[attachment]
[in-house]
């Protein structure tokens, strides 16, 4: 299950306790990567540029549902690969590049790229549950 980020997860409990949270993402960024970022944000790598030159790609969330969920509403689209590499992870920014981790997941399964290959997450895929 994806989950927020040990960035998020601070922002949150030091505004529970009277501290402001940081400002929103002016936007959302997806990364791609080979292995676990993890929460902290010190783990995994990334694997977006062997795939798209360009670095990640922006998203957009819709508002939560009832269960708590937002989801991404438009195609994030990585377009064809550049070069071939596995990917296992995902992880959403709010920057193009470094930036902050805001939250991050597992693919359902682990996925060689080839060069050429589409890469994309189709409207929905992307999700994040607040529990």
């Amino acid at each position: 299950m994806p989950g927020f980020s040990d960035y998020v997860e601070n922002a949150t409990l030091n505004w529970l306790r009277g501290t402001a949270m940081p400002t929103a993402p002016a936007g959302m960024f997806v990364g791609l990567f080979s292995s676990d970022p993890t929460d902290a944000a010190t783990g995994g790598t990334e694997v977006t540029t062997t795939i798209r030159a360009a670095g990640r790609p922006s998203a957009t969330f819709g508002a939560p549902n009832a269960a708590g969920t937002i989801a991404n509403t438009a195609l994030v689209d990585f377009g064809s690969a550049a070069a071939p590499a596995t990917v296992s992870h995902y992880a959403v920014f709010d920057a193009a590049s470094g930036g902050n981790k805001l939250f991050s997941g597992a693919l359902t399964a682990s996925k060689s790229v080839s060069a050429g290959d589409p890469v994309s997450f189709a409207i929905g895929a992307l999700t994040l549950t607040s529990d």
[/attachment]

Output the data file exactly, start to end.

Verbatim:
[in-house]
């Protein structure tokens, strides 16, 4: 299950306790990567540029549902690969590049790229549950 980020997860409990949270993402960024970022944000790598030159790609969330969920509403689209590499992870920014981790997941399964290959997450895929 994806989950927020040990960035998020601070922002949150030091505004529970009277501290402001940081400002929103002016936007959302997806990364791609080979292995676990993890929460902290010190783990995994990334694997977006062997795939798209360009670095990640922006998203957009819709508002939560009832269960708590937002989801991404438009195609994030990585377009064809550049070069071939596995990917296992995902992880959403709010920057193009470094930036902050805001939250991050597992693919359902682990996925060689080839060069050429589409890469994309189709409207929905992307999700994040607040529990």
């Amino acid at each position: 299950m994806p989950g927020f980020s040990d960035y998020v997860e601070n922002a949150t409990l030091n505004w529970l306790r009277g501290t402001a949270m940081p400002t929103a993402p002016a936007g959302m960024f997806v990364g791609l990567f080979s292995s676990d970022p993890t929460d902290a944000a010190t783990g995994g790598t990334e694997v977006t540029t062997t795939i798209r030159a360009a670095g990640r790609p922006s998203a957009t969330f819709g508002a939560p549902n009832a269960a708590g969920t937002i989801a991404n509403t438009a195609l994030v689209d990585f377009g064809s690969a550049a070069a071939p590499a596995t990917v296992s992870h995902y992880a959403v920014f709010d920057a193009a590049s470094g930036g902050n981790k805001l939250f991050s997941g597992a693919l359902t399964a682990s996925k060689s790229v080839s060069a050429g290959d589409p890469v994309s997450f189709a409207i929905g895929a992307l999700t994040l549950t607040s529990d």